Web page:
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014

Integument System Overview - Q – Symptomatic terms & A – Meaning

QuestionAnswer
lesion (Fig. 3-2) an area of pathologically altered tissue; the two types of lesions are primary and secondary
primary lesions lesions arising from previously normal skin
macule or macula (Fig. 3-3, A) a flat, discolored spot on the skin up to 1 cm across (e.g., a freckle)
patch (Fig. 3-3, B) a flat, discolored area on the skin larger than 1 cm (e.g., vitiligo)
papule (Fig. 3-3, C) a solid mass on the skin up to 0.5 cm in diameter (e.g., a nevus [mole])
plaque (Fig. 3-3, D) a solid mass greater than 1 cm in diameter and limited to the surface of the skin
nodule (Fig. 3-3, E) a solid mass greater than 1 cm that extends deeper into the epidermis
tumor (Fig. 3-3, F) a solid mass larger than 1–2 cm
wheal (Fig. 3-3, G) an area of localized skin edema (swelling) (e.g., a hive)
vesicle (Fig. 3-3, H) little bladder; an elevated, fluid-filled sac (blister) within or under the epidermis up to 0.5 cm in diameter (e.g., a fever blister)
bulla (Fig. 3-3, I) a blister larger than 0.5 cm (e.g., a second-degree burn) (bulla = bubble)
pustule (Fig. 3-3, J) a pus-filled sac (e.g., a pimple)
secondary lesions lesions that result in changes in primary lesions
erosion (Fig. 3-4, A) gnawed away; loss of superficial epidermis, leaving an area of moisture but no bleeding (e.g., area of moisture after rupture of a vesicle)
ulcer (Fig. 3-4, B) an open sore on the skin or mucous membrane that can bleed and scar; sometimes accompanied by infection (e.g., decubitus ulcer)
excoriation (Fig. 3-4, C) a scratch mark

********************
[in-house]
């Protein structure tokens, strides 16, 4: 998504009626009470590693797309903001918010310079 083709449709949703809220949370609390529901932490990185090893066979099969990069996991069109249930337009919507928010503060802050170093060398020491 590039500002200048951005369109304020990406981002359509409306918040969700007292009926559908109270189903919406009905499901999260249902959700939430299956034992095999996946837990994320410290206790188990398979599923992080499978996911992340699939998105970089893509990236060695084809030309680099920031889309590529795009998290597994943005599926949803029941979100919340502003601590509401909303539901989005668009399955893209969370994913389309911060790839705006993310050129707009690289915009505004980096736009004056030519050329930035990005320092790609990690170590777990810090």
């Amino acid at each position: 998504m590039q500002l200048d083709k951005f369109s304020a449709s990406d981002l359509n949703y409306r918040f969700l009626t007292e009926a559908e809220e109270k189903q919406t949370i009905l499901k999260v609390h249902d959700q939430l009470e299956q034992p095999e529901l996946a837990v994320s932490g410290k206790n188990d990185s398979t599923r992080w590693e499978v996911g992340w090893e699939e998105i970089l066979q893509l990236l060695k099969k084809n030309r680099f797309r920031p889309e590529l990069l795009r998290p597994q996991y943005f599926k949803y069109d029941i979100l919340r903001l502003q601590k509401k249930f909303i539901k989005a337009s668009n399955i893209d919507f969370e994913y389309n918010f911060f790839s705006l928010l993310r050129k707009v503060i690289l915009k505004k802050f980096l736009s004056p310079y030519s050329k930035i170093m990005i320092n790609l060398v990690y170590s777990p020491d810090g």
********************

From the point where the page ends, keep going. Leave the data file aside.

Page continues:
fissure (Fig. 3-4, D) a linear crack in the skin
scale (Fig. 3-4, E) a thin flake of exfoliated epidermis (e.g., dandruff)
crust (Fig. 3-4, F) a dried residue of serum (body liquid), pus, or blood on the skin (e.g., as seen in impetigo)
vascular lesions lesions of a blood vessel
cherry angioma (Fig. 3-5, A) a small, round, bright red blood vessel tumor on the skin, often on the trunk of the elderly
telangiectasia (Fig. 3-5, B) a tiny, red blood vessel lesion formed by the dilation of a group of blood vessels radiating from a central arteriole, most commonly on the face, neck, or chest (telos = end)
spider angioma 0
purpuric lesions purpura; lesions resulting from hemorrhages into the skin
petechia (Fig. 3-5, C) spot; reddish-brown, minute hemorrhagic spots on the skin that indicate a bleeding tendency; a small purpura
ecchymosis (Fig. 3-5, D) bruise; a black and blue mark; a large purpura (chymo = juice)
cicatrix of the skin a mark left by the healing of a sore or wound, showing the replacement of destroyed tissue by fibrous tissue (cicatrix = scar)
keloid (Fig. 3-6) an abnormal overgrowth of scar tissue that is thick and irregular (kele = tumor)
epidermal tumors skin tumors arising from the epidermis
nevus (see Fig. 3-1) a congenital malformation on the skin that can be epidermal or vascular; also called a mole
dysplastic nevus a mole with precancerous changes
verruca (Fig. 3-7) an epidermal tumor caused by a papilloma virus, also called a wart
Created by: MT student1